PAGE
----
I'm trying to model Kokomo ca 1936, but I'm having trouble finding much C&S info. The Denver Library has a couple of pictures of the D&RGW depot, but nothing of the C&S depot.
Also, anyone know if they would have still had stub switches in Kokomo in 1936, or if they would have all been upgraded? (I knew there were some stub switches in the Como yard until the bitter end, but I've recently discovered that the Jefferson siding was still a stub switch in 1937, so I'm now wondering about Kokomo....)
DSP&P Historical Society's "Bogies and the Loop" has had some articles about Kokomo including photos of the depot.They have a CD available of back issues for around $30-the price may have gone up. DSP&P Historical Society
Buena Vista,CO 81211-0026
I'm not saying there weren't any point switches on the South Park but they would have been the exception - right to the end. Nothing says South Park trackage like stub switches - including several 3-way types. My default is stub. No one will question that choice.
Besides, I believe the standards only provide stubs - but I could be wrong because I haven't time to verify.
I have one #6 to a freight spur and and one #6 wye -- I'll plan on making those both stub switches.
I also have a #6 at one end of the Jefferson siding which I was planning on making a stub (as I'd previously found a picture of it).
After that I have two #8s which are curved (one at the other end of the Jefferson siding, and one leaving Kokomo). I feel a little nervous about putting a stub switch on a curve (operationally), so I might leave those points.
Then again, I don't have much experience with stub switches at all. Do they work fine on a curve? (HOn3, code 55 rail, if it matters.)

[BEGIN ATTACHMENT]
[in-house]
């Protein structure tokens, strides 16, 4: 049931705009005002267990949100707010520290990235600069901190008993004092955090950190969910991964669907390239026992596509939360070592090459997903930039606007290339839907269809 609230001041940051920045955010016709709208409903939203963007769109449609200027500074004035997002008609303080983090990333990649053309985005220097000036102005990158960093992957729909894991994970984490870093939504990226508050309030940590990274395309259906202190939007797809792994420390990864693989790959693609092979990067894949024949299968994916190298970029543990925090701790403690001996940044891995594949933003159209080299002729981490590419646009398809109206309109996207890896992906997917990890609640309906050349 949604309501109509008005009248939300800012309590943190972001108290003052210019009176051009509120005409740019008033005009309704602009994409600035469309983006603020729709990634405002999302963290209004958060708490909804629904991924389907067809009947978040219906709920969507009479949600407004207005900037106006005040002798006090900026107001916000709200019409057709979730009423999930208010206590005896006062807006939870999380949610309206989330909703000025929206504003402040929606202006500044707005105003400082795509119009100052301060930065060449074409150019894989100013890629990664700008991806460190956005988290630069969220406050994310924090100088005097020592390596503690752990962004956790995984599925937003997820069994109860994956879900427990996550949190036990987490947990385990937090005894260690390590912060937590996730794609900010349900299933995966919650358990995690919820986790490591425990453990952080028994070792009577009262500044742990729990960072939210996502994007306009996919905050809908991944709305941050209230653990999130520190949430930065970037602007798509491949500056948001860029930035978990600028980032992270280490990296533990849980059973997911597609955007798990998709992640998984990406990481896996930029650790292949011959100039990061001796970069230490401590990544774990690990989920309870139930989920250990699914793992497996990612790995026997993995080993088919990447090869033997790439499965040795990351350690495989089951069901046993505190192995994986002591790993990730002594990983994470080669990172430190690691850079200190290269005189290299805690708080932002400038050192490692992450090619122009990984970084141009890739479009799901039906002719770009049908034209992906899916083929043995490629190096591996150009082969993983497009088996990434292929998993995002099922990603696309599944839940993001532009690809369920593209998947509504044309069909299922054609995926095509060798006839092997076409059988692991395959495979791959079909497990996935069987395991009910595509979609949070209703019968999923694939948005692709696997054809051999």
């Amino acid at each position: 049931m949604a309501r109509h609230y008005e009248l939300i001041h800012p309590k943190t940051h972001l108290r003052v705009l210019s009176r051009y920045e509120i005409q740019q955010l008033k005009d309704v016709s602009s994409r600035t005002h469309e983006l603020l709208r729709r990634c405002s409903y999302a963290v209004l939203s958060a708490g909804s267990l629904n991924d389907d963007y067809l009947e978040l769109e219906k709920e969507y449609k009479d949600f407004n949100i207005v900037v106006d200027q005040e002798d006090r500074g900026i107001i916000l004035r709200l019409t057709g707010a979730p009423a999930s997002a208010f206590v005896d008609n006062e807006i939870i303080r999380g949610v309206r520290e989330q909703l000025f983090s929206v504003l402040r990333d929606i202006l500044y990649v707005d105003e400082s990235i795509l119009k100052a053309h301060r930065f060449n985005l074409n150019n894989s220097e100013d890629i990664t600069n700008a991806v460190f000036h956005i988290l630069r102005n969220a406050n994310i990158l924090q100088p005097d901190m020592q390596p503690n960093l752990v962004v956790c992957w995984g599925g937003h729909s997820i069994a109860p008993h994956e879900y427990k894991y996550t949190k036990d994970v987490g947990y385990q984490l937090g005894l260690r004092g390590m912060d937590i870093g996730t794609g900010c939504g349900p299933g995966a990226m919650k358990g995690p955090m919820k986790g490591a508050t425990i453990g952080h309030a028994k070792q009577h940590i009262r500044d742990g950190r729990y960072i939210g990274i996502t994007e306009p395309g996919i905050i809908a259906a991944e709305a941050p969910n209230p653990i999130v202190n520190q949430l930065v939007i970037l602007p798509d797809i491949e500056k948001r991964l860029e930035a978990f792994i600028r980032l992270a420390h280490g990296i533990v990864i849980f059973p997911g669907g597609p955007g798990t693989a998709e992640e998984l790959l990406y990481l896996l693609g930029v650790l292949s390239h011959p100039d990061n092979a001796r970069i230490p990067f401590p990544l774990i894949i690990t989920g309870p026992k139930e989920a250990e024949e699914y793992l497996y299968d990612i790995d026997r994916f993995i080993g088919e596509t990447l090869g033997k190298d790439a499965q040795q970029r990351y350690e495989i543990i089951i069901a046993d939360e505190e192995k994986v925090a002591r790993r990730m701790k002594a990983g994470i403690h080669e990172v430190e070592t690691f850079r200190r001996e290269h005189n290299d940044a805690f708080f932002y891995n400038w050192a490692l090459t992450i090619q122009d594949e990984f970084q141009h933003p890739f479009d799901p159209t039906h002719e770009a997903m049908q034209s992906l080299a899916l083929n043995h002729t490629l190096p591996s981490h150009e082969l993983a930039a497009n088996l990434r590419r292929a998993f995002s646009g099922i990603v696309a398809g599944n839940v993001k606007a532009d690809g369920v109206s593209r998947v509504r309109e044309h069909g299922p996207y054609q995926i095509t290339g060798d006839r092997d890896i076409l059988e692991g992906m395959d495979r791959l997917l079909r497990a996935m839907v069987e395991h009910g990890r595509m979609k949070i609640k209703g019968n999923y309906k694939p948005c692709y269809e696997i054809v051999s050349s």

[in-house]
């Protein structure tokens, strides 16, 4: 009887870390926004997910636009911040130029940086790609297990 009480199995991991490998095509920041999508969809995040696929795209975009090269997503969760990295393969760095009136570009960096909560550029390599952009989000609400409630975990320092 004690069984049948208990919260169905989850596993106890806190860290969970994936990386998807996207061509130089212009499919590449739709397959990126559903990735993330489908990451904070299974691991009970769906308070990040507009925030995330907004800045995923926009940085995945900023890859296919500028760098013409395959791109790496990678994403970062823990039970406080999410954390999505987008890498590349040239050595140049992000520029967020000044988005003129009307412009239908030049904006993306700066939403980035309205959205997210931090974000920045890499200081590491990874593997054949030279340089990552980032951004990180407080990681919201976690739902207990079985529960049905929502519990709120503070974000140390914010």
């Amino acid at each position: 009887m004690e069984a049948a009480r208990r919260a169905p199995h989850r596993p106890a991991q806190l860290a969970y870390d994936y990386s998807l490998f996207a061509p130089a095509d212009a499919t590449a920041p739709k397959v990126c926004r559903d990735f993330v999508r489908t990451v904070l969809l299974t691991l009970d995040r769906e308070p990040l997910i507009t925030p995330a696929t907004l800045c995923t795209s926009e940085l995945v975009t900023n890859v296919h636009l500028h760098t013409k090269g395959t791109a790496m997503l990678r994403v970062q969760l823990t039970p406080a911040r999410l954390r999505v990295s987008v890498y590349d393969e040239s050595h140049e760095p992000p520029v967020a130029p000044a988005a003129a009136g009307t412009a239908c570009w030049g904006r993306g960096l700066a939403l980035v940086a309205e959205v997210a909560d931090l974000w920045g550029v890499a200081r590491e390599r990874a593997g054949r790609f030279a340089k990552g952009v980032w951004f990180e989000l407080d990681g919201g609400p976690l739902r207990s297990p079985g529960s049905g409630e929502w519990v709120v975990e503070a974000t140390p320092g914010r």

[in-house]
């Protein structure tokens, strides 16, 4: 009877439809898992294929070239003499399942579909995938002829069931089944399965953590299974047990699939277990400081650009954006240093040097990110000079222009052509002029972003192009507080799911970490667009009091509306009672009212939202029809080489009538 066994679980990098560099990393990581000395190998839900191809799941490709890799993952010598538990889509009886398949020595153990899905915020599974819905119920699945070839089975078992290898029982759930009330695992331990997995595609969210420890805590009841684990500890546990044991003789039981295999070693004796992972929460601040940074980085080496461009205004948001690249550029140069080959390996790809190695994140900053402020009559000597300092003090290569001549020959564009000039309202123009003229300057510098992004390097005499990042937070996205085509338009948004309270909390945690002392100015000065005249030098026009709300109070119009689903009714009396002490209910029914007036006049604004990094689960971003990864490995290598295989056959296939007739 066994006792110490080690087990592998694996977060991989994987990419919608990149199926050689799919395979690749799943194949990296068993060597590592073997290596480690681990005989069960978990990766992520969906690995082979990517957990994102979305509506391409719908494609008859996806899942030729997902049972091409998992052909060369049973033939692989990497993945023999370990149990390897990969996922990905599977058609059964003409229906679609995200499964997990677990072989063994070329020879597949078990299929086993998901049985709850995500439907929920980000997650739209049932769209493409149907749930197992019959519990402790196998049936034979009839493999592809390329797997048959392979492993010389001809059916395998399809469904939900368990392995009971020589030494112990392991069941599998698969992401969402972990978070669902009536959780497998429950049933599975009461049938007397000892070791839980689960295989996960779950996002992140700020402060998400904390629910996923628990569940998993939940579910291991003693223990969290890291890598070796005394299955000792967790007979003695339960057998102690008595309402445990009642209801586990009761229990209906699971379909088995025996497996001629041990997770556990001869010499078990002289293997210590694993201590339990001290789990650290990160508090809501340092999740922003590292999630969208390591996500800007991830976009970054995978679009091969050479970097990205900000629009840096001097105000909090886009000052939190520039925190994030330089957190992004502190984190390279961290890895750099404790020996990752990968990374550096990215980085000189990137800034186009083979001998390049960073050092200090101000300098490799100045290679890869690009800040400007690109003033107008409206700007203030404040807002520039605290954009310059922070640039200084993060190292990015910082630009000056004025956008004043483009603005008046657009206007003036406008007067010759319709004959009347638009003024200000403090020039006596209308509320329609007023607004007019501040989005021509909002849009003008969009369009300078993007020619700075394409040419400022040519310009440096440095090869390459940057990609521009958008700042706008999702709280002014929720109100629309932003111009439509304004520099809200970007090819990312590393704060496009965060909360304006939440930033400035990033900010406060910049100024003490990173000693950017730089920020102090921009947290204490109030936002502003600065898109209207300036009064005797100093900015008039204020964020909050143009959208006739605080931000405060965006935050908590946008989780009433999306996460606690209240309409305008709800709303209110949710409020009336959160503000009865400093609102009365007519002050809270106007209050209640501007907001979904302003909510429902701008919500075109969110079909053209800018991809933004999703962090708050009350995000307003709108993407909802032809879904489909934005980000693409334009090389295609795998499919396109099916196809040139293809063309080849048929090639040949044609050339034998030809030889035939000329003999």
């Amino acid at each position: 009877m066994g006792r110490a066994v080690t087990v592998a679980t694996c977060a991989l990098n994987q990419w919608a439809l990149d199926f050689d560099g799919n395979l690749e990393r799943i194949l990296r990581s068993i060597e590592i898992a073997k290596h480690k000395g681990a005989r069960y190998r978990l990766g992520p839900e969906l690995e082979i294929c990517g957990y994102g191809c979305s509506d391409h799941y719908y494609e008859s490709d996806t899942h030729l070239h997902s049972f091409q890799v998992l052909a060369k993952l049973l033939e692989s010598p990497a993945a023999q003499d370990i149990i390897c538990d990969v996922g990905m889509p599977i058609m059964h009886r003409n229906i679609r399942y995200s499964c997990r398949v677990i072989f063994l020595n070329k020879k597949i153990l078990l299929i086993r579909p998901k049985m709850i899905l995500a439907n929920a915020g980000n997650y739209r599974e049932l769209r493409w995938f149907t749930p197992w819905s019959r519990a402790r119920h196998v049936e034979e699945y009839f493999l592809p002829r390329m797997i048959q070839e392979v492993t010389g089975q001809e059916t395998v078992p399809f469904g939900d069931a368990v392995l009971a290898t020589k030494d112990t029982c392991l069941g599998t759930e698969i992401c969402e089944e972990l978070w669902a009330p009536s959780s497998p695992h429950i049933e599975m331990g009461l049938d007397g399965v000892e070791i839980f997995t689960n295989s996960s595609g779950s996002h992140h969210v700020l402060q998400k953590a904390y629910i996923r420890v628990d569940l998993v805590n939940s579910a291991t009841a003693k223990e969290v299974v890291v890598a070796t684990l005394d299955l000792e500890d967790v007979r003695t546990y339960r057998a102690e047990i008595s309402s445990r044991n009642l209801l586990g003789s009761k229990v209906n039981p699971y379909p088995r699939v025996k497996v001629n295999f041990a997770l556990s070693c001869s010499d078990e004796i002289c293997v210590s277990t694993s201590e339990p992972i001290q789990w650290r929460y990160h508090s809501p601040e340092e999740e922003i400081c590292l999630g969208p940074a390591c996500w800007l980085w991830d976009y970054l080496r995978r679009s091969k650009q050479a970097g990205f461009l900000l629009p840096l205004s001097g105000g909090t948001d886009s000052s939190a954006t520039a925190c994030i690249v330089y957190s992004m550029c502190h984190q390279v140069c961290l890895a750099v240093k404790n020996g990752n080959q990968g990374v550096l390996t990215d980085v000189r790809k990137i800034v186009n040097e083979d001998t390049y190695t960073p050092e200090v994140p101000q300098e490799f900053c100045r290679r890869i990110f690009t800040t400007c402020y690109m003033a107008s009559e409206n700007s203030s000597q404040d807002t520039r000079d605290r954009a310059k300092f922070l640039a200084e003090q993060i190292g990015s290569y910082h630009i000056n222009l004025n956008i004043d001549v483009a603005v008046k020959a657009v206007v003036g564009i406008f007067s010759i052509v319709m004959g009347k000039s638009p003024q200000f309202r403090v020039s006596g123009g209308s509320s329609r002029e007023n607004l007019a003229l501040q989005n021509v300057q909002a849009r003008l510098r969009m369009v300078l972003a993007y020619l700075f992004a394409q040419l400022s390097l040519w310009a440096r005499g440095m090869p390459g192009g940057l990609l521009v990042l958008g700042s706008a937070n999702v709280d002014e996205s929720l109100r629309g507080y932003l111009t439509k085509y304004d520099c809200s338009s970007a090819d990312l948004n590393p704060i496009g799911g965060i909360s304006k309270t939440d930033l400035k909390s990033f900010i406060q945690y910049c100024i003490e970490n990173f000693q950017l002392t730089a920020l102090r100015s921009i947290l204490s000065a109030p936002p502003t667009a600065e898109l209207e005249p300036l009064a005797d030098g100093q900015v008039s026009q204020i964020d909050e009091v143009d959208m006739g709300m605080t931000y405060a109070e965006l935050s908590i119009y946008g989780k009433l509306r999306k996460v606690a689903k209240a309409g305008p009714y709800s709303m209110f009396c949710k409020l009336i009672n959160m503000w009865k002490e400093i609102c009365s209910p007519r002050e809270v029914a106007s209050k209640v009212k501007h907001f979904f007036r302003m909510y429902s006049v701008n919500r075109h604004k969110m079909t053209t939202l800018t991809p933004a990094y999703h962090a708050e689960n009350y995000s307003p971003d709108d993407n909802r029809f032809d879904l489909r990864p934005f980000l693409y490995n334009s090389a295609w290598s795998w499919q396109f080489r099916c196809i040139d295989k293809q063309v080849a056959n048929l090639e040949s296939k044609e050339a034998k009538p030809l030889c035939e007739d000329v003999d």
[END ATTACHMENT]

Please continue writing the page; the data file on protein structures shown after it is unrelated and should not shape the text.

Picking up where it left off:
stubs are fine on curves or straights, I've forgotton how many I've built now over the years, must be now reaching a total of 45 to 50 in H0n3, 0n3, 7/8" and 18" full size. Rails were code 40, 55, 70, 125 and 12lb. Never had any problems except expansion on the sliderails pinching up on the headblock. Had that happen inside in H0n3 and outside in 7/8" and just last week on the 18". Stubs are so much easier to build than blades, I've only ever made 4 bladed and they're on the 10.25" park railway; hate 'em!
Back to our regular programming (C&S theme) sorry it's not Kokomo.
note:Spiked, drifted and jointed for the Main i.e. out-of-service.
Yes, the CRRM has the ICC map set (#38). I have one on order, but I haven’t seen it yet.
I couldn’t quite tell if the Colorado Narrow Gauge Quarterly site was still up and running, but heck, it was only $6.50 so I took a punt on it and ordered a copy of 1st Quarter 2008 (which I believe is the issue in question).
Do you mean the ICC 1915-1919 map set?
On 11 Mar 2015, at 03:30, Doug Heitkamp [via C&Sn3 Discussion Forum] <[hidden email]> wrote:
I believe that the article Chris wrote on Kokomo was publish in the "Colorado Narrow Gauge Quarterly".
These two photos in my computer files show the Kokomo depot, after it was moved from its original "downtown" location (in Doug's posted photo) up to the C&S mainline, to its final location just down grade from the snow shed covered cut and the trestle over the D&RG grade. Both date from after abandonment, c1940.
I'm sorry but I cannot reference the source of the photos, both attributed either to Richard B Jackson or Jackson Thode (don't know which Jackson!), added to my files years ago
Note the grade of the spur leading downtown in the foreground, the position of the handcar shed and outfit car body.
The second photo is from behind the depot, up the hillside above the grade and shows a second outfit car body and outhouse, as well as a view of "downtown" Kokomo in the distance.
I believe I have a copy of the Kokomo article that has been discussed. I will look for it and possibly send you a copy.
This is a part of a map that I put together for the DSP&P Historical Society for use in a presentation and the Bogies & the Loop articles. The versions in the two issues of B&L with Kokomo articles include tags showing where all the photos in the articles were taken from. The map was based on scans of the ICC maps overlaid with modern and historical aerial photos and USGS topo maps (including one old enough to show the switchback), as well as what we found during our two excursions to the site.